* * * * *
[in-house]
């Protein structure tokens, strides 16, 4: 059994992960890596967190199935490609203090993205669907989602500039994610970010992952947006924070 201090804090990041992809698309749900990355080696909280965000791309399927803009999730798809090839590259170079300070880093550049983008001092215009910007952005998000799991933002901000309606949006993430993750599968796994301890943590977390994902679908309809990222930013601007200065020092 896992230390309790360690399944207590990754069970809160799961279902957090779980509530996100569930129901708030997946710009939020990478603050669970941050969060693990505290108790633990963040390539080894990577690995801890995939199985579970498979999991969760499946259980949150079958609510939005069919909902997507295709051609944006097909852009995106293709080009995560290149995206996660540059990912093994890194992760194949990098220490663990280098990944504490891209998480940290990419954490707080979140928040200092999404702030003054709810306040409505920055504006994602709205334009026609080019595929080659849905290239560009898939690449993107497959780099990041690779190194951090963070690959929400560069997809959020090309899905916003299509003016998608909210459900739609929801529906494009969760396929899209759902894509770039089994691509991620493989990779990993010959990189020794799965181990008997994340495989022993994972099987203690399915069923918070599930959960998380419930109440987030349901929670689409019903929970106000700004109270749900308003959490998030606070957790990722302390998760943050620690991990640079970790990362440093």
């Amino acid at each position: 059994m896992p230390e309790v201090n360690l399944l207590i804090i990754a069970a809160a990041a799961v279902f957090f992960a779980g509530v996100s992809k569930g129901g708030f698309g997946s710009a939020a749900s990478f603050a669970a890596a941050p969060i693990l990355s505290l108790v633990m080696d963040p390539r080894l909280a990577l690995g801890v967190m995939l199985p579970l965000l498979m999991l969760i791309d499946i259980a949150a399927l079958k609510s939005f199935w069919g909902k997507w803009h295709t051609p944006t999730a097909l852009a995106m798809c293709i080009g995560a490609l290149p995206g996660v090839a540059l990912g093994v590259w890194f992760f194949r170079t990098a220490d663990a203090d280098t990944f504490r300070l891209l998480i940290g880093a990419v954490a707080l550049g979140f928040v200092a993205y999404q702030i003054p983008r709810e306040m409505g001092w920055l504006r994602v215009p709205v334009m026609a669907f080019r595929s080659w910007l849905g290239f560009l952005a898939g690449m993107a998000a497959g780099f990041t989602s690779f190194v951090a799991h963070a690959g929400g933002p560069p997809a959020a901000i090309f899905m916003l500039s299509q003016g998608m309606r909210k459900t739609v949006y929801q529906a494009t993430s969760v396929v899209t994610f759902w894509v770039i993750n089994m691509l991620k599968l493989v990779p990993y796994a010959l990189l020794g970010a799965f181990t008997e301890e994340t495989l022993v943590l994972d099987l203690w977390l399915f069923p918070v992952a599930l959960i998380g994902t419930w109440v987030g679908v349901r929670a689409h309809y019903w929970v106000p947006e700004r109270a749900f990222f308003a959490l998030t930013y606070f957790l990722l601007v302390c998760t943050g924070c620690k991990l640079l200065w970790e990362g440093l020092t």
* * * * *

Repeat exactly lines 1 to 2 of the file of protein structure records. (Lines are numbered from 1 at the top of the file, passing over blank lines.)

[in-house]
């Protein structure tokens, strides 16, 4: 059994992960890596967190199935490609203090993205669907989602500039994610970010992952947006924070 201090804090990041992809698309749900990355080696909280965000791309399927803009999730798809090839590259170079300070880093550049983008001092215009910007952005998000799991933002901000309606949006993430993750599968796994301890943590977390994902679908309809990222930013601007200065020092 896992230390309790360690399944207590990754069970809160799961279902957090779980509530996100569930129901708030997946710009939020990478603050669970941050969060693990505290108790633990963040390539080894990577690995801890995939199985579970498979999991969760499946259980949150079958609510939005069919909902997507295709051609944006097909852009995106293709080009995560290149995206996660540059990912093994890194992760194949990098220490663990280098990944504490891209998480940290990419954490707080979140928040200092999404702030003054709810306040409505920055504006994602709205334009026609080019595929080659849905290239560009898939690449993107497959780099990041690779190194951090963070690959929400560069997809959020090309899905916003299509003016998608909210459900739609929801529906494009969760396929899209759902894509770039089994691509991620493989990779990993010959990189020794799965181990008997994340495989022993994972099987203690399915069923918070599930959960998380419930109440987030349901929670689409019903929970106000700004109270749900308003959490998030606070957790990722302390998760943050620690991990640079970790990362440093």